In this week’s Red Bull Gaming Blog, Glen Ferris swings when he’s winning with The Amazing Spider-Man, plus news about Tomb Raider and The Last Of Us…
The Amazing Spider-Man – Review
While Marvel superheroes having been dominating the big screen for the past few years, the same can’t be said for their gaming adventures. You’d have to go all the way back to Spider-Man 2 to find a truly great console-based outing and, since that glorious slice of geek wish-fulfilment, the games that followed have been subject to increasingly diminished returns.
So it makes sense that with a film aiming to revitalise an ailing franchise, the official tie-in game itself has aspirations of breathing new life into a tired formula. Just like The Amazing Spider-Man the movie, the game manages to not only recapture former glories but also squeezes in some new innovations to make the effort worthwhile.
Regular developers Beenox have happily gone back to the glorious open-world environment that made Spider-Man 2 such a hit. So, instead of feeling frustrated at not being able to let their inner geek fly, players can once again swing from rooftop to rooftop in a nicely realised recreation of New York City.
The game is set directly after the events of the latest film with Peter Parker unleashing the same winning blend of home-made webbing and witty retorts on a bunch of familiar rogues – chief among them Rhino, Alistair Smythe, Scorpion and Black Cat – and he's very much getting into the swing of this superhero thing. Those familiar with Spider-Man 2 will know the score as you go from one mission to the next, occasionally deciding to stop the odd street crime or searching for hidden easter eggs along the way, all the while using the Manhattan high-rises to get from A to B.
It’s all very welcoming, familiar and fun, if perhaps a little too dumbed down. Where the peerless Spider-Man 2 offered a rather brilliant and surprisingly tricky web-swinging mechanic to realistically simulate our hero’s movements, The Amazing Spider-Man simplifies things greatly (all you have to do hold down a button and control your direction) and subsequently takes away some of the gameplaying joy.
However, Beenox have tried to make up for this exclusion by introducing a new ability called Web Rush, an innovation which allows you to travel at super speed across the city. This, coupled with a camera that sticks very closely to Spidey, makes for a uniquely cinematic and exhilarating ride.
In terms of playability, it’s all pretty simplistic but there’s more than enough here to keep your attention. Stringing together numerous Web Rushes takes some mastering, while the hidden secrets (including costumes and comic books) dotted around should ensure there’s plenty to keep you busy long after the main game has ended.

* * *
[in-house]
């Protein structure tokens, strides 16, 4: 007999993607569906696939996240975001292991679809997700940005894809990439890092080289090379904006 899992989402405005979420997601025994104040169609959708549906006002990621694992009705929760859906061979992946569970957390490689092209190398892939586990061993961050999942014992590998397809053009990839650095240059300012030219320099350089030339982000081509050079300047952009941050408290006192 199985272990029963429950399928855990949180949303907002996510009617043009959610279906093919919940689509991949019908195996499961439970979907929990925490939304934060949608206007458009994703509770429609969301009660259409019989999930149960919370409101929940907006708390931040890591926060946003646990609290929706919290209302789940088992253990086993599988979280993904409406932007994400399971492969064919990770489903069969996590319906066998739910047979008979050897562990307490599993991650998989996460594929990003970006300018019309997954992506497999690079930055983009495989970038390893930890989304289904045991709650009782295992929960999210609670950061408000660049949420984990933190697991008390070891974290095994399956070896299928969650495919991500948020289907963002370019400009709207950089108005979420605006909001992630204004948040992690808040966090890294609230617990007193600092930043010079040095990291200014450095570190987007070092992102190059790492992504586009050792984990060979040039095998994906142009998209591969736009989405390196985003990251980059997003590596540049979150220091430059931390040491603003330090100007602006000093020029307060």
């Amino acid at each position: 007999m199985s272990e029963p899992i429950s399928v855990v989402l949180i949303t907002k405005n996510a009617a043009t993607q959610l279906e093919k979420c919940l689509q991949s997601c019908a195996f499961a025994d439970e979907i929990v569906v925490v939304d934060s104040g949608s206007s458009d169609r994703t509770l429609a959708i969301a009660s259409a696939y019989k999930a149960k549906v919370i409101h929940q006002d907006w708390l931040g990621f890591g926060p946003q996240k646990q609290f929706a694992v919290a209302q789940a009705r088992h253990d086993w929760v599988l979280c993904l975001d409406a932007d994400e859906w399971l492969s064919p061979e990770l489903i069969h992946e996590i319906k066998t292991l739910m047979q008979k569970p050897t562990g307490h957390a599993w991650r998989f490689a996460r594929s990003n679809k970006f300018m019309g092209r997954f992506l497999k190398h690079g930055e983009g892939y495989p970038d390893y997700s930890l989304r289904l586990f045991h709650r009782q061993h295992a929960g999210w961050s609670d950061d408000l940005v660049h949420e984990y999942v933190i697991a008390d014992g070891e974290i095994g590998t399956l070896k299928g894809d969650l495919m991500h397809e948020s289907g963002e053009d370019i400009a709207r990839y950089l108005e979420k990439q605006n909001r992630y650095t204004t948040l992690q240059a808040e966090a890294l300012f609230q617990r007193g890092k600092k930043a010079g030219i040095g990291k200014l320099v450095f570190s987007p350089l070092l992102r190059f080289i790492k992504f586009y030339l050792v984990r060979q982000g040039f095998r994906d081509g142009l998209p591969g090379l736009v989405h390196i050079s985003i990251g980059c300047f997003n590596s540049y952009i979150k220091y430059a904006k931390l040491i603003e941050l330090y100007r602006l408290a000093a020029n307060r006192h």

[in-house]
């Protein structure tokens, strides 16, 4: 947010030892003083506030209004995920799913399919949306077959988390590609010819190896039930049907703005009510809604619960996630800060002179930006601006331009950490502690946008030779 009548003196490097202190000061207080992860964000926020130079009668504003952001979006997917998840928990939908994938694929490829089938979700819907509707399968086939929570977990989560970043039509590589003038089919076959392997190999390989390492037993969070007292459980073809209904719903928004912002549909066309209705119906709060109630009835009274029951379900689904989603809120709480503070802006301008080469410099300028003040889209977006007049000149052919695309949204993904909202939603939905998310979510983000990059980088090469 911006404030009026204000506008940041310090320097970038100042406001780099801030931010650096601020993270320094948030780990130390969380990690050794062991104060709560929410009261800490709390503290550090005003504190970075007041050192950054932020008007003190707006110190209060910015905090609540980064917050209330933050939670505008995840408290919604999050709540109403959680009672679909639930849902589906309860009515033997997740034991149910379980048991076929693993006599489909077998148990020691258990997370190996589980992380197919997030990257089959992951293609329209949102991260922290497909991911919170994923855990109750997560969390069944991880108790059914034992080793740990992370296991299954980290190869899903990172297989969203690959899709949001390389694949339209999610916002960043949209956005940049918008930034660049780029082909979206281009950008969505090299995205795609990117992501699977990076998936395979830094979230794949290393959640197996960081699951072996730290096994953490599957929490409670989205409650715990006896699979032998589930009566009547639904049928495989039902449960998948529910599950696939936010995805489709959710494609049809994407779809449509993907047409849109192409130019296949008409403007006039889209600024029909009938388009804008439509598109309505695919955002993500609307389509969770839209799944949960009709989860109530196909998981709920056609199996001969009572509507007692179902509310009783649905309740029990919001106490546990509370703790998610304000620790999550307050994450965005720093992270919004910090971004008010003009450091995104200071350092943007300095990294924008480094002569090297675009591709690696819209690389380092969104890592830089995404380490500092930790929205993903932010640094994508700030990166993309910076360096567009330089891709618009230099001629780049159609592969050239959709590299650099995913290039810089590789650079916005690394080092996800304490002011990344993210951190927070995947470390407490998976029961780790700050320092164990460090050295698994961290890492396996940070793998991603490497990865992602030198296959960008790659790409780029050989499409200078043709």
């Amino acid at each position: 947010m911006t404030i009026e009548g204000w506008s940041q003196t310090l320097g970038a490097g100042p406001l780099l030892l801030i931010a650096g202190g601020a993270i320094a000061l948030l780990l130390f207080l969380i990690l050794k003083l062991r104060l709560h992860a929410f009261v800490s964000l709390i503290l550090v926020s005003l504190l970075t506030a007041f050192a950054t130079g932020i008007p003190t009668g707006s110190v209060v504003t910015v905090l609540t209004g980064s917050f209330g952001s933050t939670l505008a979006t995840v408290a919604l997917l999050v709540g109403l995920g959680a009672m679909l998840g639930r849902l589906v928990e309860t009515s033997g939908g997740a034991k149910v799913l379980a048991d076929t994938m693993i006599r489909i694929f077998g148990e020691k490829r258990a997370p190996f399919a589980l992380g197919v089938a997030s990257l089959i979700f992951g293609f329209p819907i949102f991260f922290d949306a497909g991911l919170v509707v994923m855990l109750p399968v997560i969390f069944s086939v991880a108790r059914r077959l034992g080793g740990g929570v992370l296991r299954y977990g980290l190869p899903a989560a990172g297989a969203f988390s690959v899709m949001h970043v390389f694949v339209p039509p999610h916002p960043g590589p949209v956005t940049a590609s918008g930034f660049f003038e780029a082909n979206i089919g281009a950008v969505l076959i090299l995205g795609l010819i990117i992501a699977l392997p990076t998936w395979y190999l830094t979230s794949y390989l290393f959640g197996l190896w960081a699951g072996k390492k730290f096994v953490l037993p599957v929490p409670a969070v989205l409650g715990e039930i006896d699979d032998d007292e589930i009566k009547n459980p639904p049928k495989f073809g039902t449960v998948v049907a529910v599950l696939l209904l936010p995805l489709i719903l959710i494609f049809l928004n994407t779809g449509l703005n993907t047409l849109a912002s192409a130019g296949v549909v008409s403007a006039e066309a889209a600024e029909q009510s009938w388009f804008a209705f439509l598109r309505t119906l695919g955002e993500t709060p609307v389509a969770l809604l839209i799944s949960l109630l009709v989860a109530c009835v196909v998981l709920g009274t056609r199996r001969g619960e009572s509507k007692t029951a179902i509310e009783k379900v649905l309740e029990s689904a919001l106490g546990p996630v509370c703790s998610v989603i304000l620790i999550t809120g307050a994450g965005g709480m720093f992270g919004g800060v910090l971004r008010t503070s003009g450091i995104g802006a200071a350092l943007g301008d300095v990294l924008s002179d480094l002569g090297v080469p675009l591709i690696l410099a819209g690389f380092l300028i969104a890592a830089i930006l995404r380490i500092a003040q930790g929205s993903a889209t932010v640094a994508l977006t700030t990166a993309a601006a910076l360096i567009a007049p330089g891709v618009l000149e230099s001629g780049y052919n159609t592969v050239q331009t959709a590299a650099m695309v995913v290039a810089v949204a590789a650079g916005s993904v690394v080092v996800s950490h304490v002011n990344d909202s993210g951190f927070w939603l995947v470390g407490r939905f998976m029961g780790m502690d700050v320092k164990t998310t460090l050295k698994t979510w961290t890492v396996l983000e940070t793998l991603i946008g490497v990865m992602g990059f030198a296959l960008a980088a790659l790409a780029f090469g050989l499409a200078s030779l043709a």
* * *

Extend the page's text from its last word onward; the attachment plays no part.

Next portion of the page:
Unfortunarely, it all goes a little bit downhill when you’re required to head indoors and employ stealth rather than bombast in some missions. Because of a dodgy camera system and the repetitive nature of the tasks, it gets rather dull rather quickly. That said, the bosses are fun to face off against and you’re never too far away from an outdoor excursion to blow off the cobwebs.
All in all, as tie-ins go, The Amazing Spider-Man is one of the best in recent years. In exploiting its greatest power (namely the sheer joy of swinging through the city), it capably deals with the great responsibility of not letting down its devoted fanbase.
- When developers Crystal Dynamics and Square Enix went looking for the perfect person to portray the crown princess of gaming, they were clearly after someone with experience of playing real-life royalty.
As such, British actress Camilla Luddington, best known for playing Kate Middleton in the frankly awful TV movie William & Kate, has been named as both the voice and motion-capture of Lara Croft in the new Tomb Raider game.
Also seen on screen in the likes of US TV shows Californication and the new season of True Blood, Luddington was discovered after what Square Enix describes as an “international talent search using scouts in Europe and the US”. Having checked out her performance in the most recent E3 demo, we have to agree that she has the acting chops - plus the plummy accent - to make a decent fist of this much-coveted role.
- Developer Naughty Dog has confirmed there will be no co-operative option in the main campaign for The Last Of Us, but there will be competitive multiplayer modes outside the story.
The much-anticipated game, which sees protagonist Joel and 14-year-old orphan Ellie traversing their way through a beautifully realised post-apocalyptic world, will be following in the footsteps of Naughty Dog’s prior success, the Uncharted series, by featuring prominent on-screen interaction between player and A.I. companion in the campaign mode, while leaving the human-on-human play to the online and split-screen co-operative and multiplayer missions.
“We are supporting multiplayer with The Last of Us,” said creative director Neil Druckmann. “We’re not ready to talk about the details of how multiplayer will be implemented, however we can say that it is not co-op within the main campaign.”
There’s still no release date for The Last Of Us, but expect it to be released sometime next year.
- Check out the official Amazing Spider-Man site
- E3 2012: Best In Show
- Check out the Red Bull X-Fighters Mobile Game
- Previous Red Bull gaming blogs
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